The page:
After switching jobs a few times, I got a job offer in Denver, Colorado to be an assistant manager of a small record store. Because money was scarce to me, I sold the ‘Vette to my dad and loaded all my things into "The Green" and moved west. The car barely made it to Denver, breaking the transmission cross member on the way. A ‘73 LeMans sport coupe was my next car, replacing the completely worn out Impala. I kept a few mementos from it before the salvage yard’s tow truck hauled it away.

                                                                     

After trying to survive in Denver for only three months, my LeMans and I moved to Phoenix, AZ to take a job at a very large auto body shop. Because of the increased earnings that I made at Warren’s Auto Body, I sold my LeMans to a future ex-girlfriend and bought my Corvette back from my father. My father had spent a lot of money on it, fixing it completely. He had even had it repainted. As there was nothing to fix or "enhance" on the car, I sold it to the same (now) ex-girlfriend. An ‘80 Chevy Monza was next. This was repainted, driven for a few months and then sold to my sister. A 1975 Trans Am was purchased next. I had hoped to get a rust free Arizona car, only to find a transplanted Iowa cancer victim. At least it gave me something to enhance.

                                       

After about 3 years in Phoenix, I moved back to South Dakota to work as a manager and computer entry person for a projection report company that my dad was trying to start. Unfortunately, or maybe fortunately, it did not get off the ground and I found a part time job at a little print and framing gallery in the mall called, "Art Plus".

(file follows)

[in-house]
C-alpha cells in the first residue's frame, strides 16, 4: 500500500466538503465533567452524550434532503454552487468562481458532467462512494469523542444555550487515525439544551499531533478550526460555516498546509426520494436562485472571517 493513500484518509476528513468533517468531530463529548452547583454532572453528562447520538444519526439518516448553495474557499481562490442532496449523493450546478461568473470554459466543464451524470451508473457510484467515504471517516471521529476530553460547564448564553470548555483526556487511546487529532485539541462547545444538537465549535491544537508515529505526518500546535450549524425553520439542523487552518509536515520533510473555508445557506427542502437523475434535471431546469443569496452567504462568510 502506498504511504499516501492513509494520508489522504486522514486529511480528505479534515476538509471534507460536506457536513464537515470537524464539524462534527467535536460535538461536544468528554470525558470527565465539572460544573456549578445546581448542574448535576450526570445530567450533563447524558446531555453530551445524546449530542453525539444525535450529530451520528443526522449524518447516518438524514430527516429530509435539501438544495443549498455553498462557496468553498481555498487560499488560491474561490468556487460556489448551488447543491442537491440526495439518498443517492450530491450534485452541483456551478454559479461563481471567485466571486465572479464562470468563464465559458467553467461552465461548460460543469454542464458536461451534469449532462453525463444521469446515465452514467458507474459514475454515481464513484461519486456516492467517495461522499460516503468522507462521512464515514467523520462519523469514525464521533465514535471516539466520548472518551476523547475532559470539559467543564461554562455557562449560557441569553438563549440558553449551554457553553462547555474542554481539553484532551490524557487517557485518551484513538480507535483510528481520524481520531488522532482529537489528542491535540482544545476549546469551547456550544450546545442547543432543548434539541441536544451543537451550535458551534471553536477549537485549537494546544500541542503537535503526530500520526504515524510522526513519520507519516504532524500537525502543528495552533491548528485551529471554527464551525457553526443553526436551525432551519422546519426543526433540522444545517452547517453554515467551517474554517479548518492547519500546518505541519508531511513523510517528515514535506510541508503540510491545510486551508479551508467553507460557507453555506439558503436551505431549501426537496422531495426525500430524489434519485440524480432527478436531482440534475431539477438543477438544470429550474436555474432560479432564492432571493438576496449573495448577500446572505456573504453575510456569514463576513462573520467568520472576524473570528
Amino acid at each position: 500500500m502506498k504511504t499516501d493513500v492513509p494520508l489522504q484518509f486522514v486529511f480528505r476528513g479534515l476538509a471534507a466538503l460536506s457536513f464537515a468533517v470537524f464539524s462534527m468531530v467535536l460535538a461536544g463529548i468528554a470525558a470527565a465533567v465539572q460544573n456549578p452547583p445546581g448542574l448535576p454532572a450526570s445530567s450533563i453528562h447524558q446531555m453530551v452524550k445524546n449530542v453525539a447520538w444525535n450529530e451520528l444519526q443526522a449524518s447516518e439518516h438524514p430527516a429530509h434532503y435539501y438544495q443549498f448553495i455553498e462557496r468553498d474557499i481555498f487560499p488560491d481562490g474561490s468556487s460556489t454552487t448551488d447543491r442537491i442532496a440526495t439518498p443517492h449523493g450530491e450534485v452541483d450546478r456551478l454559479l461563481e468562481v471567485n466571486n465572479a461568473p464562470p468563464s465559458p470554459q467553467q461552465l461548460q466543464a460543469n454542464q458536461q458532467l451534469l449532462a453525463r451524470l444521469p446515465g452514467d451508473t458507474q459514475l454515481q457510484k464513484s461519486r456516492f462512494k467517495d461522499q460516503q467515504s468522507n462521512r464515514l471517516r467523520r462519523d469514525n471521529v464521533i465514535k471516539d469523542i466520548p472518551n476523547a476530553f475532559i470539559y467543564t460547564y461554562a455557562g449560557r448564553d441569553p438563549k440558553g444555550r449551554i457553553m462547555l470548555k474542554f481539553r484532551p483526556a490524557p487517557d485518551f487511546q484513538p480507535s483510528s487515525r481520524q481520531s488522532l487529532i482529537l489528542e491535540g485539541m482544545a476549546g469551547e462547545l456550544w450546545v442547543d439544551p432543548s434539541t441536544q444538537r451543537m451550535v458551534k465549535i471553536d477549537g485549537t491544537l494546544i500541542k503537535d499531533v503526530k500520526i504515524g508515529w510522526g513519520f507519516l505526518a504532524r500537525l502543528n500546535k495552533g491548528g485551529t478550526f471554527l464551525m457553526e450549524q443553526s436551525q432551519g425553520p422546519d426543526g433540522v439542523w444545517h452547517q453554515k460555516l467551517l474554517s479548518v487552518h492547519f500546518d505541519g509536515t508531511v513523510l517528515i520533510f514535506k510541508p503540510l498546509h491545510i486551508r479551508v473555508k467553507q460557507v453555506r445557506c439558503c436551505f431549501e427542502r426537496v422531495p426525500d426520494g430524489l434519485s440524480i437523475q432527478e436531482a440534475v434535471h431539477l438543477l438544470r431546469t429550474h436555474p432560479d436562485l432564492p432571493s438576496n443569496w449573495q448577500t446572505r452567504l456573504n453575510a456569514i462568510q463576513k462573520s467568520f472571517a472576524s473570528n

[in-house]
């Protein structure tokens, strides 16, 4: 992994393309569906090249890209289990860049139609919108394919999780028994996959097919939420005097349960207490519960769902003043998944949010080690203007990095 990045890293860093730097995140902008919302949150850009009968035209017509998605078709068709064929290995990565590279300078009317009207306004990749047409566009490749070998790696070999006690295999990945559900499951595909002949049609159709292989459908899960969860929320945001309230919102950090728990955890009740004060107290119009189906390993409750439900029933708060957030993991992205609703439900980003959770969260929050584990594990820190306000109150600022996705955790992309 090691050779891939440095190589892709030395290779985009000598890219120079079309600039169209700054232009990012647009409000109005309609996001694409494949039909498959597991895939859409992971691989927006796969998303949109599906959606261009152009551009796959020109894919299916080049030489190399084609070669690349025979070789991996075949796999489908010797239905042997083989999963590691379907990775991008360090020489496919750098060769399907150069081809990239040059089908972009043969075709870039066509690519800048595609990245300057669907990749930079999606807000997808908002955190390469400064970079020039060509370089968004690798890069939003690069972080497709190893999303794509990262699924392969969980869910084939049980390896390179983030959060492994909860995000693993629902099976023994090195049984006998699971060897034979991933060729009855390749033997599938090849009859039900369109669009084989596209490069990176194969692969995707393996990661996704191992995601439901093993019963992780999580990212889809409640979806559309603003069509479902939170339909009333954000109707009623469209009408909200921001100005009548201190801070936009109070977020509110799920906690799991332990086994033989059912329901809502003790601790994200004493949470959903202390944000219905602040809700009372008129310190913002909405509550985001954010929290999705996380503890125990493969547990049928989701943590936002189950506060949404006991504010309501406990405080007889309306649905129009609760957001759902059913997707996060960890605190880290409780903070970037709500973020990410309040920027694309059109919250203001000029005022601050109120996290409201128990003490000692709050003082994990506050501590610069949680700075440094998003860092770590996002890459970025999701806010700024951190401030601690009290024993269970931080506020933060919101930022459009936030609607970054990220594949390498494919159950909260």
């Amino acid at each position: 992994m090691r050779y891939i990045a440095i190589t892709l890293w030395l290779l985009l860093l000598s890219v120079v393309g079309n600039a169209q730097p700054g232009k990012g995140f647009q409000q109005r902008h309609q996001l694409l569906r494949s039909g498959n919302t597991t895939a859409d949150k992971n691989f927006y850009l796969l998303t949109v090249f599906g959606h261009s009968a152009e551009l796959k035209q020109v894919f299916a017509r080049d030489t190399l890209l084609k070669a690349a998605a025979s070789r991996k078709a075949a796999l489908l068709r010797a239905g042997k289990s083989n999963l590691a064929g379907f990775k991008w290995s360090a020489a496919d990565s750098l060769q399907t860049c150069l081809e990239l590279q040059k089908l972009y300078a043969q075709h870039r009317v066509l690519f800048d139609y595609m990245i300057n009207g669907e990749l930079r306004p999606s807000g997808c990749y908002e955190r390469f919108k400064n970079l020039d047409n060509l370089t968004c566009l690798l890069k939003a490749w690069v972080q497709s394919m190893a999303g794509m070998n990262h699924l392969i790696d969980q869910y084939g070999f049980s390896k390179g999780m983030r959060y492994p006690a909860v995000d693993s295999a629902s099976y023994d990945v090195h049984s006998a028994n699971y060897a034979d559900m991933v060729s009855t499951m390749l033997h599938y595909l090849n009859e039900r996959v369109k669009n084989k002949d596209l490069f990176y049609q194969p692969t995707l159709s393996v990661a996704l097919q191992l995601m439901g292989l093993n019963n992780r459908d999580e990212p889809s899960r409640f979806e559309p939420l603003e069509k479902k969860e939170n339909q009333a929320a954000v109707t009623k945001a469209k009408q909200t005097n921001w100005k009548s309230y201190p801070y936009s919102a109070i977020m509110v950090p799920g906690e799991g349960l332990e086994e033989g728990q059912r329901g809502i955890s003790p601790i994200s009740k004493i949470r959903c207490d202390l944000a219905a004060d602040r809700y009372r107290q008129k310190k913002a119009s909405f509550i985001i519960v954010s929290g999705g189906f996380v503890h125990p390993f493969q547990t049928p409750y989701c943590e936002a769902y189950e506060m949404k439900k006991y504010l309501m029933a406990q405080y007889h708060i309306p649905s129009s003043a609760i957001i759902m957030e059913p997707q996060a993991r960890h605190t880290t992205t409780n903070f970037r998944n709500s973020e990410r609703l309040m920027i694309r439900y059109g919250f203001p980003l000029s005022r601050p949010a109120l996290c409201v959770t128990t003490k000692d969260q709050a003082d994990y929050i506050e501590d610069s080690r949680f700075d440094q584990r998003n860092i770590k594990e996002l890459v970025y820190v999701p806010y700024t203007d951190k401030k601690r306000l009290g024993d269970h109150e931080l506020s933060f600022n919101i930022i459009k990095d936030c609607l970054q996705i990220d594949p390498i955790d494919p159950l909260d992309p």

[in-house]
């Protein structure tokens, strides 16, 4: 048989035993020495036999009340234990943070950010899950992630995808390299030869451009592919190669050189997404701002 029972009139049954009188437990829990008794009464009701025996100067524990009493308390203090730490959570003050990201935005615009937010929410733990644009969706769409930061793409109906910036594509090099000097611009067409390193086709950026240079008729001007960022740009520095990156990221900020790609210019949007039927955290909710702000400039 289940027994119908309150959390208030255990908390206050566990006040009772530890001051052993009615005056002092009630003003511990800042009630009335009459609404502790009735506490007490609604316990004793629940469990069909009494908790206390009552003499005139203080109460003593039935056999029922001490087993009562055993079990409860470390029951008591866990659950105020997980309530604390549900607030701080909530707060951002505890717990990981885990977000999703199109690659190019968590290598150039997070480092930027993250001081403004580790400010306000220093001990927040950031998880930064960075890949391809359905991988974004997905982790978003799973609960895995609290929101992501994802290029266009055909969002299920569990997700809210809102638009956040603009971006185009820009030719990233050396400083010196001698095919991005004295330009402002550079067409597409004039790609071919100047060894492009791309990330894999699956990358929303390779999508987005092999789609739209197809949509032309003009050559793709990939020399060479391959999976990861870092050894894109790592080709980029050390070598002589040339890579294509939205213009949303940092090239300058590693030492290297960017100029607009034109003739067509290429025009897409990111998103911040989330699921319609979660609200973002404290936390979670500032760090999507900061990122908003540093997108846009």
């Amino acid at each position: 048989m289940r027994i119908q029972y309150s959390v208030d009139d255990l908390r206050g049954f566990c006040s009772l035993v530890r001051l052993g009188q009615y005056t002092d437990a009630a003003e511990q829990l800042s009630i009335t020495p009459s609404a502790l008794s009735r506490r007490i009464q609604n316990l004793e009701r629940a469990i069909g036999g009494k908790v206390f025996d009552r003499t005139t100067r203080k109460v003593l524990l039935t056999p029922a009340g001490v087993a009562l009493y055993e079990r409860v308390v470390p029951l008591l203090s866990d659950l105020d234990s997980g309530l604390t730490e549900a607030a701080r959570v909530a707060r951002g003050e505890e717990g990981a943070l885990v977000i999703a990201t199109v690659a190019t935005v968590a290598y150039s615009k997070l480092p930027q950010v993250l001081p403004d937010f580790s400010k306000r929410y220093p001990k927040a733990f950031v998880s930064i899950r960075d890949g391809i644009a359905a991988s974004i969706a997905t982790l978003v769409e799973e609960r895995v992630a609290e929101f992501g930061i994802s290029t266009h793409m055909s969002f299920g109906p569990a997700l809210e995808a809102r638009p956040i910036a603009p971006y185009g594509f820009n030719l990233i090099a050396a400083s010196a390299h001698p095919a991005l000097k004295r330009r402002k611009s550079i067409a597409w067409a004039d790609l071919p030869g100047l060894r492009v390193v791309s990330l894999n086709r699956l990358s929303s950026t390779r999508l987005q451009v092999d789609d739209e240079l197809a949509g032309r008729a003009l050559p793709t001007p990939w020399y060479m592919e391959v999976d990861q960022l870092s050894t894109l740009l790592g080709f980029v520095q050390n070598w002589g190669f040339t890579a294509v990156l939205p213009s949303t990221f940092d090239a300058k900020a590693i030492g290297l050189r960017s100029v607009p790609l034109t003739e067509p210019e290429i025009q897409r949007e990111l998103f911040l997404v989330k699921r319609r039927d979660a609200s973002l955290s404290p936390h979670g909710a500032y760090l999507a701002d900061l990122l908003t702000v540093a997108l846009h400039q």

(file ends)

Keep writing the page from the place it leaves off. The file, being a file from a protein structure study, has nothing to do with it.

Shortly after moving back to Sioux Falls, my step mom, Laurie brought over a present for me. It was a white-silver tipped Persian cat named Tiki. It seemed that they had become intolerant of his messing up the landing of the stairs. Teek, as he was called, lived to be 17 before he had to put to sleep.

While advancing from part-time to full time to assistant manager there, I traded my tired Trans Am for an ‘84 Z-28 Camaro. This was a fun car and not only did I repaint it, like everything else I owned, but I for the first time did some engine work on it. I did a valve job on the heads, and found the increase in performance quite astounding. The Z-28 ended when a Pontiac 6000 turned in front of me. The insurance check made possible the purchase of the 1988 GTA Trans Am that I kept for many years.

                                       

In October of 1989, I moved to Davenport, Iowa to manage the new Art Plus location in SouthPark mall. It was through the store that I met Gene Scheer and the rest of the Blackhawk chapter of the Pontiac Oakland Club. It was also through the store that I met my lovely, loving, and very tolerant wife, Chris. Since the buy-out of my partners and a name change to "the Art Place", Chris and I added a second store in NorthPark mall in Davenport, Iowa. In January of 2002 we closed both the mall locations and moved to the historic "District of Rock Island."